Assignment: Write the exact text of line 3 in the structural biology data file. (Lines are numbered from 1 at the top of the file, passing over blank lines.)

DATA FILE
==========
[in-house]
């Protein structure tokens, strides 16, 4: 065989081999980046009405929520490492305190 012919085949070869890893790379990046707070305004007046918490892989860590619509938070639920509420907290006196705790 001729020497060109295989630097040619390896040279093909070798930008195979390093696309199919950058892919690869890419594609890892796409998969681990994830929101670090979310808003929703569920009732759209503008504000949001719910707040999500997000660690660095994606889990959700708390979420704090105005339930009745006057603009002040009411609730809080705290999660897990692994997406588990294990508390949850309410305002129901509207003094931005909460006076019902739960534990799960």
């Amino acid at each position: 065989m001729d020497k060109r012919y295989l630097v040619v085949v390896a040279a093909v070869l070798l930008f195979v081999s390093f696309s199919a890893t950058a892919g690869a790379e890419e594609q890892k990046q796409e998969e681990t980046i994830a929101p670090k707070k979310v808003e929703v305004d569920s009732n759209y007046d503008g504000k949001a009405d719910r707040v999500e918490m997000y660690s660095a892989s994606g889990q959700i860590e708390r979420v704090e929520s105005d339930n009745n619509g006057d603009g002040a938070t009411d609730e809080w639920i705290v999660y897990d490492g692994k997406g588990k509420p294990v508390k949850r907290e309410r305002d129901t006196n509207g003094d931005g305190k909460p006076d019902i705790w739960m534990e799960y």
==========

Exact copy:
């Amino acid at each position: 065989m001729d020497k060109r012919y295989l630097v040619v085949v390896a040279a093909v070869l070798l930008f195979v081999s390093f696309s199919a890893t950058a892919g690869a790379e890419e594609q890892k990046q796409e998969e681990t980046i994830a929101p670090k707070k979310v808003e929703v305004d569920s009732n759209y007046d503008g504000k949001a009405d719910r707040v999500e918490m997000y660690s660095a892989s994606g889990q959700i860590e708390r979420v704090e929520s105005d339930n009745n619509g006057d603009g002040a938070t009411d609730e809080w639920i705290v999660y897990d490492g692994k997406g588990k509420p294990v508390k949850r907290e309410r305002d129901t006196n509207g003094d931005g305190k909460p006076d019902i705790w739960m534990e799960y």